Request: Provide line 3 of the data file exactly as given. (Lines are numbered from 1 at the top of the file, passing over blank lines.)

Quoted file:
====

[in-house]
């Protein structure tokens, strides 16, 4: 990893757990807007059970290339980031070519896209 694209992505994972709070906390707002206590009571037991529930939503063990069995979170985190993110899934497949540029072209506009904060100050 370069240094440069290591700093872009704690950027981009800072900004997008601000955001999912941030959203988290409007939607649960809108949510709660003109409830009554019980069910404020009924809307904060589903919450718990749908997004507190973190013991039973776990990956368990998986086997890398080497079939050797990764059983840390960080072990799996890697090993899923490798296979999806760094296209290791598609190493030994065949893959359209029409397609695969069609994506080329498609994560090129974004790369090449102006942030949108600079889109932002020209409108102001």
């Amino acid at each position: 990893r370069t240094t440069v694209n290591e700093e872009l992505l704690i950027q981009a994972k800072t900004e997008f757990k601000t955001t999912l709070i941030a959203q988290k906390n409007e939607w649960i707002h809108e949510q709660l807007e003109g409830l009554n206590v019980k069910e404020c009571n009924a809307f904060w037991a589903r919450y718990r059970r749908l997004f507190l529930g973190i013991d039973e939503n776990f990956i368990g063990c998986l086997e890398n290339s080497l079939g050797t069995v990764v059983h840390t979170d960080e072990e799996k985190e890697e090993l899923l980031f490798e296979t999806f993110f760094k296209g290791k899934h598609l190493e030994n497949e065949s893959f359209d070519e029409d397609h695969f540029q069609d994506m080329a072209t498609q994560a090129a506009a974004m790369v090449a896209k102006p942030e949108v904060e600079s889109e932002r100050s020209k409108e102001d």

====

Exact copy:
């Amino acid at each position: 990893r370069t240094t440069v694209n290591e700093e872009l992505l704690i950027q981009a994972k800072t900004e997008f757990k601000t955001t999912l709070i941030a959203q988290k906390n409007e939607w649960i707002h809108e949510q709660l807007e003109g409830l009554n206590v019980k069910e404020c009571n009924a809307f904060w037991a589903r919450y718990r059970r749908l997004f507190l529930g973190i013991d039973e939503n776990f990956i368990g063990c998986l086997e890398n290339s080497l079939g050797t069995v990764v059983h840390t979170d960080e072990e799996k985190e890697e090993l899923l980031f490798e296979t999806f993110f760094k296209g290791k899934h598609l190493e030994n497949e065949s893959f359209d070519e029409d397609h695969f540029q069609d994506m080329a072209t498609q994560a090129a506009a974004m790369v090449a896209k102006p942030e949108v904060e600079s889109e932002r100050s020209k409108e102001d």